More cop wars

Chief admits theft probe details withheld.

IT WAS THE confirmation many Seattle police officers were waiting to hear: Chief Norman Stamper saying, in effect, the probe into an alleged police theft was politically inspired.

At a press conference last week, Stamper admitted to reporters that the department had earlier investigated the case of Detective Sonny Davis, accused of briefly taking $10,000 from a South Seattle crime scene, then returning it. As Seattle Weekly reported a week earlier ("Cops vs. Cops," 4/1), officers said the incident was reviewed by the department in 1996 and Davis was cleared.

Stamper, in a statement that also supports officers' claims of a department at war with itself, said he was not aware of the internal probe more than two years ago, and was angry the information had been withheld from him.

"We have an interest in who knew what when," the chief said, promising to discipline anyone who hid details of the earlier review. Stamper left unanswered the question of why, then, did the alleged theft resurface just as Davis, 55, was about to retire. (The allegations arrived as fellow veteran detective Don Cameron, 63—who supposedly helped Davis return the money— is also mulling retirement.)

As insiders have told the Weekly, personality conflicts are driving the case, which has been under review by the county prosecutor's office. By resurrecting the allegations, a politically correct new guard could purge or at the least embarrass old-liners such as Davis and Cameron, they theorize.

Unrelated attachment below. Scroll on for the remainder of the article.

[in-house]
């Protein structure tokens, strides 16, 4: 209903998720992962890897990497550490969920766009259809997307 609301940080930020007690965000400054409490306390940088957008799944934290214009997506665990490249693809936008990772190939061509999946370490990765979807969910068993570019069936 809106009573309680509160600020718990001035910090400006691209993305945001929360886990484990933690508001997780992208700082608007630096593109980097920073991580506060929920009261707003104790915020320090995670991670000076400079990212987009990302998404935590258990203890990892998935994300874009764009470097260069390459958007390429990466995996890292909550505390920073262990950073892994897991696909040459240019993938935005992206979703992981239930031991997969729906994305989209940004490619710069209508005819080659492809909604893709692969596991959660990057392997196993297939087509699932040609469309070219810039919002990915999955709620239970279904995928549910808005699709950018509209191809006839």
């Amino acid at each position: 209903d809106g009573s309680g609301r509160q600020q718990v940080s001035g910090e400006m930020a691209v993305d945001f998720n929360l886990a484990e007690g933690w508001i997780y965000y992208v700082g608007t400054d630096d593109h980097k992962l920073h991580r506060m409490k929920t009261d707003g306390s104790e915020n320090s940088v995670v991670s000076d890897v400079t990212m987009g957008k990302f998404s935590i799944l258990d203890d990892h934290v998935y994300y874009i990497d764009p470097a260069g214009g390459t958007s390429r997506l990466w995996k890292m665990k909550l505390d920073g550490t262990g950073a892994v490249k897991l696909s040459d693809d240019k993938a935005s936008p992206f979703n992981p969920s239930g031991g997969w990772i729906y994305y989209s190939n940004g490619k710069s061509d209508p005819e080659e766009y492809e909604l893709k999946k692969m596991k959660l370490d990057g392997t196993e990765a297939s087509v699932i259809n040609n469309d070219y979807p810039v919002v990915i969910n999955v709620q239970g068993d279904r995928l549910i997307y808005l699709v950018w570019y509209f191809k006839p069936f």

That attempt now seems to have backfired, however. Besides the likelihood that a case against the two detectives can't be proven, insiders say, rivals who reasserted the allegations have accidentally blown the top off bigger problems within the SPD. These include widespread claims of departmental infighting and comparably more serious allegations of felony police misconduct, including burglary, stalking, and tolerance of drug crimes by officers ("Cop Wars," SW, 4/8).

In addition, the city attorney's office last week said it had settled a woman's claim of rape by a Seattle police detective. According to a complaint for damages filed with the city clerk's office in 1997, a Seattle rape victim complained she was "date-raped" by the detective who was investigating her sexual assault case.

The woman, 31, a medical insurance specialist, says the detective "took advantage of his position as a police officer to abuse me further. Under the pretext of police business, he took me to his apartment and 'date' raped me. In addition to the date rape, he threatened to harass me significantly, adding to the mental anguish I was already experiencing. . . . This, in addition to actions taken by the Seattle Police Dept. during its internal investigation . . . made me feel Seattle was not safe so I moved out of the area."

A spokesperson for the city attorney says the woman was ultimately paid a $7,500 settlement. The outcome of the police internal investigation could not be determined last week. The woman now lives in Nevada.

 
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